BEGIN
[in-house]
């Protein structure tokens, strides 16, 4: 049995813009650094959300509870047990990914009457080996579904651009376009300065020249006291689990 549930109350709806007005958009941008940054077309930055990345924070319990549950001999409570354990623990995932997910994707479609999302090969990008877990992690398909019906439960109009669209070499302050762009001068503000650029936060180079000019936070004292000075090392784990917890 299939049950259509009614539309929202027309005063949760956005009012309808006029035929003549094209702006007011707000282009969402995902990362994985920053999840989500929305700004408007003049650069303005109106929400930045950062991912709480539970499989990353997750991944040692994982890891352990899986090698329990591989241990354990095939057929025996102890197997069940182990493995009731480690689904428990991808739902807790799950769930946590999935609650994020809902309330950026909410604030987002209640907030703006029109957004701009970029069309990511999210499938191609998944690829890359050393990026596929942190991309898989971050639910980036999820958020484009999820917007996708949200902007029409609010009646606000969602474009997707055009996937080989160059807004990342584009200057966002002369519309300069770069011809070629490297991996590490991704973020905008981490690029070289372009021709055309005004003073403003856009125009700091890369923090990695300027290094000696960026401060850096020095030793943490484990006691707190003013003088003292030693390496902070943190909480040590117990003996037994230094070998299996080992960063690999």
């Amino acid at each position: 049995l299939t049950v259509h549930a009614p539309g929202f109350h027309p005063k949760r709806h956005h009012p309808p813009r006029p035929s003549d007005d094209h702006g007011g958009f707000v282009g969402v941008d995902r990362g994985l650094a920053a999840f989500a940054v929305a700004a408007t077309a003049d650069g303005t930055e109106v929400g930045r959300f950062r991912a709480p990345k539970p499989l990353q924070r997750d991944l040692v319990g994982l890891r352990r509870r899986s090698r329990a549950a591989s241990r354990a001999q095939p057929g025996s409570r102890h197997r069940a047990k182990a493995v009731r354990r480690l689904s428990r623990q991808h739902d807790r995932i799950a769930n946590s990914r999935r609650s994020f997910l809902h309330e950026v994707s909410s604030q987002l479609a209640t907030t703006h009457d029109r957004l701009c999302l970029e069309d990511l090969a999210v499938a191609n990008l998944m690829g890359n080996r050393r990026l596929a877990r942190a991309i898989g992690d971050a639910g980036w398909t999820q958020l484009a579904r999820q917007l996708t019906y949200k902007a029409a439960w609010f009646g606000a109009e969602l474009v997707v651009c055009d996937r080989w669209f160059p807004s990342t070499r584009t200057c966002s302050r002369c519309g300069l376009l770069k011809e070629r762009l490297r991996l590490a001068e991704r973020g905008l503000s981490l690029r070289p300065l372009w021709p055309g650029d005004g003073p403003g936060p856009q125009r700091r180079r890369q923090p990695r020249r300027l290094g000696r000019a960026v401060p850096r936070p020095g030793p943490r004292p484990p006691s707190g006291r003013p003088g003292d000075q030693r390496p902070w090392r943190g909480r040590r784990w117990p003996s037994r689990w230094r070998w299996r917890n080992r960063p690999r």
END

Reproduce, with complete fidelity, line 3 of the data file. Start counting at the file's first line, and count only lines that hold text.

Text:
């Amino acid at each position: 049995l299939t049950v259509h549930a009614p539309g929202f109350h027309p005063k949760r709806h956005h009012p309808p813009r006029p035929s003549d007005d094209h702006g007011g958009f707000v282009g969402v941008d995902r990362g994985l650094a920053a999840f989500a940054v929305a700004a408007t077309a003049d650069g303005t930055e109106v929400g930045r959300f950062r991912a709480p990345k539970p499989l990353q924070r997750d991944l040692v319990g994982l890891r352990r509870r899986s090698r329990a549950a591989s241990r354990a001999q095939p057929g025996s409570r102890h197997r069940a047990k182990a493995v009731r354990r480690l689904s428990r623990q991808h739902d807790r995932i799950a769930n946590s990914r999935r609650s994020f997910l809902h309330e950026v994707s909410s604030q987002l479609a209640t907030t703006h009457d029109r957004l701009c999302l970029e069309d990511l090969a999210v499938a191609n990008l998944m690829g890359n080996r050393r990026l596929a877990r942190a991309i898989g992690d971050a639910g980036w398909t999820q958020l484009a579904r999820q917007l996708t019906y949200k902007a029409a439960w609010f009646g606000a109009e969602l474009v997707v651009c055009d996937r080989w669209f160059p807004s990342t070499r584009t200057c966002s302050r002369c519309g300069l376009l770069k011809e070629r762009l490297r991996l590490a001068e991704r973020g905008l503000s981490l690029r070289p300065l372009w021709p055309g650029d005004g003073p403003g936060p856009q125009r700091r180079r890369q923090p990695r020249r300027l290094g000696r000019a960026v401060p850096r936070p020095g030793p943490r004292p484990p006691s707190g006291r003013p003088g003292d000075q030693r390496p902070w090392r943190g909480r040590r784990w117990p003996s037994r689990w230094r070998w299996r917890n080992r960063p690999r």